There are, after all, only 34 ordering constraints in Black Hole (two from each of the 17 card piles) so very likely there are lots of sequences matching any given set of ordering constraints, so limiting yourself to simpler sequences may not be that bad a strategy.
You can invert Black Hole games too, except you need to allow the player of the inverted game to start with any card and require them to finish with an Two or a King (so the Ace of Spades can be played).
The first version of these solvers wasn't particularly great. The All-In-A-Row solver could resolve all but a few games, but the Black Hole solver failed on about 0.2% of games - that is, it was unable to either win the game or prove it unwinnable before it ran out of memory.
I found that I could resolve 90% of the unresolved games by simply running the solver on the inverted problem. Inverted problems aren't particularly easy, but many games that are hard to solve forward are easier to solve backwards. Of course, doing this gives no data on the maximum number of cards that could be removed from the original game, so it wasn't a technique I used much.
In the second version of the solvers, I added checks so that (1) the solver never considers removing the last card from a pile if there is a card of the same rank on top of a pile containing more than one card, and (2) if there are multiple one-card piles with the same top card rank, only one of them is considered. This pruned away a lot of redundant branches of the search tree, made the solvers noticably faster, and reduced the number of unresolved Black Hole games to around 0.005%.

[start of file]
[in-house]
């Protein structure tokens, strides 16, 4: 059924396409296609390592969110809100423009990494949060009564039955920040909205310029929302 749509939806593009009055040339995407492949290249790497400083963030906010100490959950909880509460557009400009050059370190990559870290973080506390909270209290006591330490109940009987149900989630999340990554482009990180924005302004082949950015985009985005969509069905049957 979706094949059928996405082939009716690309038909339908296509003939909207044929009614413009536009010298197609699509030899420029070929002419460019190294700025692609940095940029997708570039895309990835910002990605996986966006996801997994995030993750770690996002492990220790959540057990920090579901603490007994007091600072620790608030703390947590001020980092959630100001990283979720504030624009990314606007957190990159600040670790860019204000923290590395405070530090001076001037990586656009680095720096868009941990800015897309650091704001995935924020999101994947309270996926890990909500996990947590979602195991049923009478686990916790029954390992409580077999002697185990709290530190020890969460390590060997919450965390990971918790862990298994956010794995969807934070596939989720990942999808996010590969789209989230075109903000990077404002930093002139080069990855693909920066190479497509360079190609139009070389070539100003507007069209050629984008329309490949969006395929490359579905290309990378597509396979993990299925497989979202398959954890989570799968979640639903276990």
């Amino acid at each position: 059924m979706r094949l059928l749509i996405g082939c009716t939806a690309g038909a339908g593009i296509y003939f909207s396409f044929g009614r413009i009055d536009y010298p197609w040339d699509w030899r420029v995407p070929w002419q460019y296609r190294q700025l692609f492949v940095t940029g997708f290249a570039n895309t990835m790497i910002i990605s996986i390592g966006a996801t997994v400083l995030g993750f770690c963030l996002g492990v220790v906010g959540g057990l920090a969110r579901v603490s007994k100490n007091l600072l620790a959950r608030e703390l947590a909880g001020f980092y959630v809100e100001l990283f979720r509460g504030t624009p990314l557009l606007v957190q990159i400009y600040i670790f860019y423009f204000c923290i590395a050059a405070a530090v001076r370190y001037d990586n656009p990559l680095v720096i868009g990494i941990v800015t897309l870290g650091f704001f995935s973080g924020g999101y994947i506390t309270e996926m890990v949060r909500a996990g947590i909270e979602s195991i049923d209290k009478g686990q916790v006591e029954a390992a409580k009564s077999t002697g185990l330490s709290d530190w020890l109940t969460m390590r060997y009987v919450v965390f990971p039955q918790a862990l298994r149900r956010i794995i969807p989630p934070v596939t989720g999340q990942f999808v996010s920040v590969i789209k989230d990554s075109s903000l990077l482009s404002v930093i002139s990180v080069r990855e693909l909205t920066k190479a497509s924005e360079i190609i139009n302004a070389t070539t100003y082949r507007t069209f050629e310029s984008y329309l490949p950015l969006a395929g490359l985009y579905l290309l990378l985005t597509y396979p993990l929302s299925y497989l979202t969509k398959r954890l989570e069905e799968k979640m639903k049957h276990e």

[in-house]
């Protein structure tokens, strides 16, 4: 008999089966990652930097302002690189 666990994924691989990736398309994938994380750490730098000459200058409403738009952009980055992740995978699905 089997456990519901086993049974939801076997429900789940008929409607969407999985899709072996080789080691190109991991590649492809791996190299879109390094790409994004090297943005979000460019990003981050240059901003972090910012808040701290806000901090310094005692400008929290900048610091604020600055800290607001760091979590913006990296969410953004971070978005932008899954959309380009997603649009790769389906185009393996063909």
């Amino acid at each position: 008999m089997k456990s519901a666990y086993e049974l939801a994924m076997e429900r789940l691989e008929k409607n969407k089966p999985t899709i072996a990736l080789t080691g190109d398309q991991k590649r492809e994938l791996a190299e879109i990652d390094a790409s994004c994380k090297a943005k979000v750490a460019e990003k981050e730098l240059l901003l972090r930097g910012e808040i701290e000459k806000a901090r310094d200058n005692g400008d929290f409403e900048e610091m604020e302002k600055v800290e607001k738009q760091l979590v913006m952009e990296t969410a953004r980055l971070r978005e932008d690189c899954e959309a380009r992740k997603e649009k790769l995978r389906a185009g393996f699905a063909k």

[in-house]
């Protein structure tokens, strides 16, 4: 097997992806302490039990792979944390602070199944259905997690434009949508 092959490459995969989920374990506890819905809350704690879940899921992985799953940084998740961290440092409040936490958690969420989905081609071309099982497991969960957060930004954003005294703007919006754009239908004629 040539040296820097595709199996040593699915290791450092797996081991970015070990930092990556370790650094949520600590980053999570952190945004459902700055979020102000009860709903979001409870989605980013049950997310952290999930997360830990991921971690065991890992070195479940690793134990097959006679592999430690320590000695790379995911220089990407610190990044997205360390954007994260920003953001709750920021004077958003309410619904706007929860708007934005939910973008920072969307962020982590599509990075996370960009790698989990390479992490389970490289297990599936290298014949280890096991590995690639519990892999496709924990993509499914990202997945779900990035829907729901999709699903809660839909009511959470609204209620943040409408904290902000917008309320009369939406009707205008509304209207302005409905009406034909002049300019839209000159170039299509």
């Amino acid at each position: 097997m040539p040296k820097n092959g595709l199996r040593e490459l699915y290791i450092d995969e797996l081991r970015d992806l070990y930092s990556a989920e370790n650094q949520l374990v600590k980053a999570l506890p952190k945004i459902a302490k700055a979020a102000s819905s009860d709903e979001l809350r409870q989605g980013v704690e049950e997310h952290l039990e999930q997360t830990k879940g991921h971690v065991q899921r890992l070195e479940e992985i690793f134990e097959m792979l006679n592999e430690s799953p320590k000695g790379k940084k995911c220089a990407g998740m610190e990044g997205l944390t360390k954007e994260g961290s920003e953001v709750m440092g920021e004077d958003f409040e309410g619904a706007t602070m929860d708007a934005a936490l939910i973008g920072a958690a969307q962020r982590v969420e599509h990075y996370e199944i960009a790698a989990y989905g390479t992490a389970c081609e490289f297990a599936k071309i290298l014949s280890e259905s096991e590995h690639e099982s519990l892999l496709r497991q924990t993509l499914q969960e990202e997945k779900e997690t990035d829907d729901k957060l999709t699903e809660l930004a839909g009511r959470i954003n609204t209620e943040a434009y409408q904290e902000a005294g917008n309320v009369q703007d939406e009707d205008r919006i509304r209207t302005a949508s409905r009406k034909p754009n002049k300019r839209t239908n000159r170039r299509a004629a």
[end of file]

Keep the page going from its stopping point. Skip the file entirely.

My solver can also optionally detect cases where the ranks become disconnected. This is an idea borrowed from Shlomi Fish's solver. If you ever have a situation where there are no Threes or Sevens, but there are still Fives and Tens, then the game is clearly unsolvable, because there is no way to for the sequence to pick up both the Fives and Tens without passing through Three or Seven. Any move that creates such a situation can be rejected. This makes the solver significantly faster and reduces the number of unresolved games to around 0.002% This check, however, was not used in most of my test runs, because I wanted to know the maximum number of cards that could be removed in each deal, and this kind of pruning often ends the search before the best incomplete solution is found.